I want to give you a taste of what I want to share with you on Sunday morning. In the early 1980's Steve Jobs was trying to recruit a guy by the name of John Sculley. Sculley was the president of PepsiCo and Jobs needed him desperately for his marketing and managing experience. But the job that Jobs was offering would have meant that Sculley would have to move his family to the west coast and take a pay-cut. Sculley writes about his meeting with Jobs in his book Odyssey. He said we were on the balcony's west side facing the Hudson River when Jobs asked, "Are you going to come to Apple?" Sculley said, "I really love what you are doing. I'm excited by it. How could anyone not be captivated? But it just doesn't make sense. Steve, I'd love to be an advisor to you, to help you in any way. But I don't think I can come to Apple." Sculley said Job's head dropped. He paused and stared at the ground. Jobs then looked up and issued a challenge to Sculley that would "haunt" him. Jobs said, "Do you want to spend the rest of your life selling sugared water or do you want a chance to change the world?" Sculley said it was as if someone delivered a stiff blow to his stomach. Sculley took the job!
Now Ephesians says something even more remarkable. Paul says in Ephesians 4 that "the one who ascended far above all the heavens, that he might fill all things." He then goes on and tells how he is going to fill the universe--and the answer that he gives is that He does it with you and me! He says, "He gave the apostles, the prophets, the evangelists, the pastors and teachers, to equip the saints for the work of ministry" to accomplish this goal. In chapter 1, Paul said that God's purpose is "to unite all things in him, things in heaven and things on earth." Jesus disciples thought it would be a disaster for Jesus to leave. Jesus said it was better because he would send His Spirit to be within His people so that instead of Jesus being confined to time and space He would be everywhere in the world through His people! Few people have changed the world in the past 50 years as much as Steve Jobs, but it doesn't begin to compare with Jesus' plan of renovating the entire universe. Someone said the church should have the acronymn of SASD--i..e. the society for the abolition of sin and death.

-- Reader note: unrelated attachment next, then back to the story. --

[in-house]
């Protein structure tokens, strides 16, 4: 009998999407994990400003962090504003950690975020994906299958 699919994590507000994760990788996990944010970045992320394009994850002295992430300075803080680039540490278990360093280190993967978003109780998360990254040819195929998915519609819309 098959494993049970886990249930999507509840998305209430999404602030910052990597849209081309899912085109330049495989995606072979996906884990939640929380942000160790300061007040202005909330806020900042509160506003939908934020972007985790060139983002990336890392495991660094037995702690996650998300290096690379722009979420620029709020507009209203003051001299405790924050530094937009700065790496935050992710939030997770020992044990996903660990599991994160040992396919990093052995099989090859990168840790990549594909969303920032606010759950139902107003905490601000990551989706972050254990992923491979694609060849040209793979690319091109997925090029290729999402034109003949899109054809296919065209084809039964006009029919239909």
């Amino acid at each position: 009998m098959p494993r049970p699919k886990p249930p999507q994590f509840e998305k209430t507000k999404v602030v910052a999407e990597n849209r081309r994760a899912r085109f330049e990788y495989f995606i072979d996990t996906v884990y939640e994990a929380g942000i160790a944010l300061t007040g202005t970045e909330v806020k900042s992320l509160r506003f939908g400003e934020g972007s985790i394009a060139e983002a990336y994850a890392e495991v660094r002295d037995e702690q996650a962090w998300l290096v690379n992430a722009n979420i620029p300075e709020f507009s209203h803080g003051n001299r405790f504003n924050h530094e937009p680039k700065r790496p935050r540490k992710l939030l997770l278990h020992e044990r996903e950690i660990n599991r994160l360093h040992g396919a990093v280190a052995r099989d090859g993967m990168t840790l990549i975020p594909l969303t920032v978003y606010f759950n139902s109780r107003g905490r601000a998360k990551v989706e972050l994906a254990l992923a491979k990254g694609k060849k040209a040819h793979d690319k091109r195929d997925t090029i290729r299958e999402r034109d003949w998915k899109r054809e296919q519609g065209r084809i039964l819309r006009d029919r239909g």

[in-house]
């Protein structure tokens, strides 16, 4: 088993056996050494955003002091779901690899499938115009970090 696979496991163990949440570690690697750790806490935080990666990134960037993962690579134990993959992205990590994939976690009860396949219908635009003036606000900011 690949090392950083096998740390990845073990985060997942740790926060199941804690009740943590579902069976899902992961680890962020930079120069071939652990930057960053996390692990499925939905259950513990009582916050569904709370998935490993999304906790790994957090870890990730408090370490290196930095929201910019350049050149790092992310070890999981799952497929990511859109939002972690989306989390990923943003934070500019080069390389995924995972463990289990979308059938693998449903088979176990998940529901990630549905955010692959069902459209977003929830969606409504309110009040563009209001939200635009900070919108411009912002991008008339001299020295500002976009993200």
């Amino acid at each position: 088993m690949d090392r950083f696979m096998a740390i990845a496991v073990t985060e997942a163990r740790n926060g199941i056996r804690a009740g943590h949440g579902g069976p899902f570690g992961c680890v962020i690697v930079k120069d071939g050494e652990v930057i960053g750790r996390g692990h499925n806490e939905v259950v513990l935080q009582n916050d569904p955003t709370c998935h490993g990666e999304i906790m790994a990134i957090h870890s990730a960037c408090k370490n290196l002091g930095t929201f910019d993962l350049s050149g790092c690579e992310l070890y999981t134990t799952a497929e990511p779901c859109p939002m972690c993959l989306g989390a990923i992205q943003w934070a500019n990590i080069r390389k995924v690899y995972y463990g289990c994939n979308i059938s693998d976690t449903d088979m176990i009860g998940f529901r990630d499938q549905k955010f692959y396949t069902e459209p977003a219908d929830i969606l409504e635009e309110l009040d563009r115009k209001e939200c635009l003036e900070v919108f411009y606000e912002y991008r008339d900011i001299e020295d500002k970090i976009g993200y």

Now I realize that it often doesn't feel that way. Only around 5% of Taiwan are Christians. There is still AIDS in Africa. The whole Middle East is in political turmoil. Last night on CNN, there was an interview with a missionary who is in a hard labor prison camp in North Korea. You have had or will have suffering in your own life. Christians should never be triumphalistic. So how does it all fit together. I really don't know. It is beyond my own ability to answer. What gives me comfort is that the same Jesus who ascended to be the ruler of the universe is also the one who descended at an inn in Bethlehem to suffer more indignity than any human being in history (because he is not only perfect humanity but perfect deity). Christians understand that the world is worse than any of us could imagine (because of the fall), but also the most hopeful (because of our confidence in our ascended king). The church will all of its weaknesses is the largest and most enduring movement in the world. And the amazing truth of Ephesians 4 is that you are a gift to the world, that truly your hands are his hands, your feet his feet, your mouth his mouth. That should both humble and motivate us to live distinctive lives at work and in our neighborhood. It should make us passionate about living credible lives where with both word and deed we serve others. Let me encourage you to be in a small group where you call one another to this profound task. Let me encourage you to simply have lunch or dinner with a neighbor and listen to them and try to love them. Why? Because we serve and follow the one who has "a plan for the fullness of time to unite all things in him, things in heaven and things on earth."